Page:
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Hypersonic Flight ‘Breakthrough’ Could Have Us in Tokyo by Lunch (wired.com)
43 points by jordhy 1695 days ago | hide | past | web | 45 comments | favorite

I wonder if it would have any effect adding a statoreactor tube to the end of a rocket engine ( as a kind of postcombustion chamber) to take advantage of all that heat. Maybe adding some fuel to that part to make use of atmosferic oxigen to increase power. Above 30km you may drop it. I don't think it would be too heavy as it doesn't have moving parts. The question is if it would generate power enough to be worth all the trouble.

I'm not sure I understand what you're suggesting, but it sounds like some form of ram afterburner?

Yes exactly. Has it been done or studied?.

I do not understand how the physics of a ram afterburner would work. A ram duct generates compression via aerodynamic drag. It slows and compresses the air forced into it by controlling shocks.

The expansion stage of a brayton cycle engine maximizes exhaust velocity rearward and hence by Newton's third law creates thrust. Constricting the exhaust will only reduce efficiency.

If you're talking about an expansion duct with secondary combustion, that has nothing to do with ram effect and is just an afterburner.

By and large afterburners are hideously inefficient, but many military craft still include them because it is easier to manufacture an afterburner tolerant of secondary combustion temperatures than a turbine. SABRE erodes this motivation as the incident temperature into the flame holders (or rocket nozzles) is dramatically lower than common in a turbine engine, so you can get more of the energy possible from the oxygen density of the engine's intake flow without secondary combustion.

I thought another big issue with flying at such fast speeds was that you end up tearing pieces off your fuselage every time... This looks like one piece of a bigger puzzle to achieve what the headline of the article is suggesting.

Air-frame heat is definitely an issue, but it's solvable. According to a BBC documentary that's on youtube, the Skylon design uses the same concept as the SR-71, which is a corrugated skin that allows a great deal of thermal expansion and limits conduction of heat from the skin to the air-frame. They also apparently have a novel composite material, which could be a big advantage since machining titanium alloys like the SR71 used is a serious pain in the ass.

That and cost. No one is willing to pay for supersonic flight, and the sonic boom makes it obnoxious over land.

Skylon could fly high enough to moot sonic boom issues, but I think you're right about lack of market demand for transportation. I think aerospace folks may underestimate how continued advances in communication networks will erode demand for travel of all forms, let alone prompt travel.

Of course the military will always be giddy about dropping bombs on whatever poor soul they want as promptly as possible...

According to my Dad (who is clearly the most reliable authority in the world :-() the reason the Concorde failed is because Boeing lobbied the government to get it banned over the continental US so they could sell the 747.

He's basically saying all that stuff about noise is mostly bunk pushed forward by Boeing to get rid of the competition. You'll note BTW the 747 and Concorde both came out around the same time and you probably also know the 747 was never designed to be a passenger plane. It was designed to be a military cargo plane but lost the contract to Lockheed's C-5A so Boeing needed it to sell as something else.

He, my dad, claims the NYC to LA route was the most lucrative and that without it Concorde didn't stand a change.

I have no idea if there's any evidence to back up his story. Maybe someone else out there has more info.

People are willing to pay for supersonic flight. Concorde made a profit on most of it's flights, and it was only after the World Trade Center attacks and subsequent downturn in international commercial flight that it became a problem. Also, because not many Concordes were made, the R&D costs were never properly amortized.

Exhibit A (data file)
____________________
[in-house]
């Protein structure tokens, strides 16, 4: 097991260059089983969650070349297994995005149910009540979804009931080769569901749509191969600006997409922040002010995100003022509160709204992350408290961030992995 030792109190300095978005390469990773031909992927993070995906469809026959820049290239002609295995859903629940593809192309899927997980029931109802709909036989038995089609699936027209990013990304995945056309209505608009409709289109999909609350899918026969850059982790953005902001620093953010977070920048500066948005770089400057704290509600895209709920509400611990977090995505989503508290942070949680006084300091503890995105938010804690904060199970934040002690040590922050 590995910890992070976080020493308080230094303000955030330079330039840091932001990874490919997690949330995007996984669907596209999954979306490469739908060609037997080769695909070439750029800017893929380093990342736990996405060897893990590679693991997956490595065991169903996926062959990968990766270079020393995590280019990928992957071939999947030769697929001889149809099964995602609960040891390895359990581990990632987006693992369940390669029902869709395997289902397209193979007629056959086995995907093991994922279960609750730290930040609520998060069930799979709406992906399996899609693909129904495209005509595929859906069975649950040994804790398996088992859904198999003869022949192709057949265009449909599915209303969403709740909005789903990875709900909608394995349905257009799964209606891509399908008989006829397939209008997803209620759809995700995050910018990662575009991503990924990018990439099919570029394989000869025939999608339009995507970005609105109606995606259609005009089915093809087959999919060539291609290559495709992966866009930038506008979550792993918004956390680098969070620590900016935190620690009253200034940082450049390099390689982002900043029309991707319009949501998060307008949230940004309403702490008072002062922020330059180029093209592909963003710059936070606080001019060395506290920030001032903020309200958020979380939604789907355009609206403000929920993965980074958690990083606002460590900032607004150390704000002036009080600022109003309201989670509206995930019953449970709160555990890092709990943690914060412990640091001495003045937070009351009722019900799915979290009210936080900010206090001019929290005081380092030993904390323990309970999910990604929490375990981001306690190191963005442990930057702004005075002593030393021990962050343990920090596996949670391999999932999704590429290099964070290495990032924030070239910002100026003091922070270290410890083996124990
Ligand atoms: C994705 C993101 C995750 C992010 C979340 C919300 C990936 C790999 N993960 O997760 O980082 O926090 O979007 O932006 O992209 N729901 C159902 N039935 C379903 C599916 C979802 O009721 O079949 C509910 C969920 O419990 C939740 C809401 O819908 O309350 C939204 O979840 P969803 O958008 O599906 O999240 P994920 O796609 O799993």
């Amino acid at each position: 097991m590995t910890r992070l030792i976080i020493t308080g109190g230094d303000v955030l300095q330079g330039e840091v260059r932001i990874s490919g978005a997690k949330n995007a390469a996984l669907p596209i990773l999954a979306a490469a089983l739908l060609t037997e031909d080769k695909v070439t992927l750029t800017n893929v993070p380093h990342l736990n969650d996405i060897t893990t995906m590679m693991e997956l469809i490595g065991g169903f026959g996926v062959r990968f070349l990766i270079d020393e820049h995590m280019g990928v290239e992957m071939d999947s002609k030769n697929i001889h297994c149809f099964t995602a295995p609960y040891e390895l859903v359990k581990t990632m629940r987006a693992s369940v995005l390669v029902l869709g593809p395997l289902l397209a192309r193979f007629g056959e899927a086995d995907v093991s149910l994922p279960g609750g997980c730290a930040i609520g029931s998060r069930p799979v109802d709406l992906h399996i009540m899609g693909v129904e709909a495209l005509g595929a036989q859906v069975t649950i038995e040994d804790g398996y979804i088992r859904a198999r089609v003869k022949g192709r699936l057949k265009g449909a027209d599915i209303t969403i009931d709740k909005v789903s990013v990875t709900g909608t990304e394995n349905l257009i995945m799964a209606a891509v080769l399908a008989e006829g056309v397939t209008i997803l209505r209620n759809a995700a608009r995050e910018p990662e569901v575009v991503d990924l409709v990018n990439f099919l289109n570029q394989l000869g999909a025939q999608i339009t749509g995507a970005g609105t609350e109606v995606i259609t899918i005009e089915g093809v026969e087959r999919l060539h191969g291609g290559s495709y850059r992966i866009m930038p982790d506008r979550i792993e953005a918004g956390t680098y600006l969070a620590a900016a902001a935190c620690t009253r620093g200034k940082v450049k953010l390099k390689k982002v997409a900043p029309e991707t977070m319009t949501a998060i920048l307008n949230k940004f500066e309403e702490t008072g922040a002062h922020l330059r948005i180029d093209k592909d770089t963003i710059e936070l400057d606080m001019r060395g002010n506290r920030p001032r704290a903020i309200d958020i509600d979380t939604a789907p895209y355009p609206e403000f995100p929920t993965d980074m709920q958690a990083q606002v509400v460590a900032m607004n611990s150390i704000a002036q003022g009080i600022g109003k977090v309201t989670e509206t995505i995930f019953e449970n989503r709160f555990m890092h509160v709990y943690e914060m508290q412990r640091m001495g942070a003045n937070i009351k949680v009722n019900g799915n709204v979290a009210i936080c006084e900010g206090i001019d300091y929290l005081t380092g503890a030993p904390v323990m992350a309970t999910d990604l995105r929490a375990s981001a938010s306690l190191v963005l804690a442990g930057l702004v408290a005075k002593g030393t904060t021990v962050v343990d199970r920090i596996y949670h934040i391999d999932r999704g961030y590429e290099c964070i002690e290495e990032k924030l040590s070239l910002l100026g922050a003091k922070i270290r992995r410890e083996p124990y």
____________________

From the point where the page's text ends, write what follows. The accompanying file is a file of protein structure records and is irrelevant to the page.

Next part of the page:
The sonic boom however is an issue - Concorde was limited to a small selection of routes that passed mainly over water (e.g. London -> New York) because it was not allowed to go supersonic over a lot of countries. If you could fly supersonic all the way from London to Tokyo, or San Fransisco, or Sydney, then I'm sure it would be worth even more.

Wikipedia disagrees about the profits on "most of its flights". It says "it is reported that British Airways then ran Concorde at a profit, unlike their French counterpart". That is half the fleet for slightly over half the years of operation.

The linked-to http://news.bbc.co.uk/2/hi/business/2935337 says:

"British Airways […] was reckoned to make a £20m annual operating profit from its London-New York Concorde service."

But also:

"By 1975, the year before commercial launch, more than £1.2bn - at least £11bn today - had been spent."

So, their margin on investment was 1.6% or so, starting about ten years after the investments were made.

They would have needed a lot more planes to get their investments back. To fill them with passengers, fares would have to drop. Lower fares means they needed even more planes, etc.

Concorde also was limited to long distance flights. On shorter routes, its fuel economy did not compensate for a slightly shorter (boarding+flight+deboarding) time.

I think 9/11 was coincidental and unrelated. The important trend in 2001+ was the growth of telecommunications phenomena that reduced travel demand. I am not sure if the sonic boom was nearly as big a problem as it was made out to be. I think we can do some cursory math.

If 30% was at 50% of the speed, the total distance covered would be 85% less, adding about 20% flight time increase. Something that normally takes 8+ hours now take 3 or 4 hours. Did this kill the concord?

Airline stocks went down almost 40% the next day. Yes, the economy went down because of other factors, but the immediate hit to airlines was definitely caused by 9/11.

It was very reliant on dotcom and banking transit between London and NY. The sitcom bust killed a lot of that.

And of course, if you leave NYC after breakfast and head to Tokio you won't get there by lunch

More likely you'll get there for dinner and a night out

At Mach 5 this will take 2h (not considering acceleration/deceleration times)

Then standing in line for two hours at security will be even more ironic.

Anyone who can afford this ride will be part of a paid Get Out of Grope program.

Does this happen anymore? I flew out of Boston the day before Thanksgiving (when I would imagine tons of people are traveling) and it took <5 minutes to get through security. Same thing on the way back.

One data point doesn't mean anything... It's the uncertainty that you might spend 1h in line that makes you waste time in the end.

No, but this is HN.

It depends on when you fly. I haven't had a really bad (1 hour) security wait since 2002, but when the airports are really crowded, I've seen it get close to that.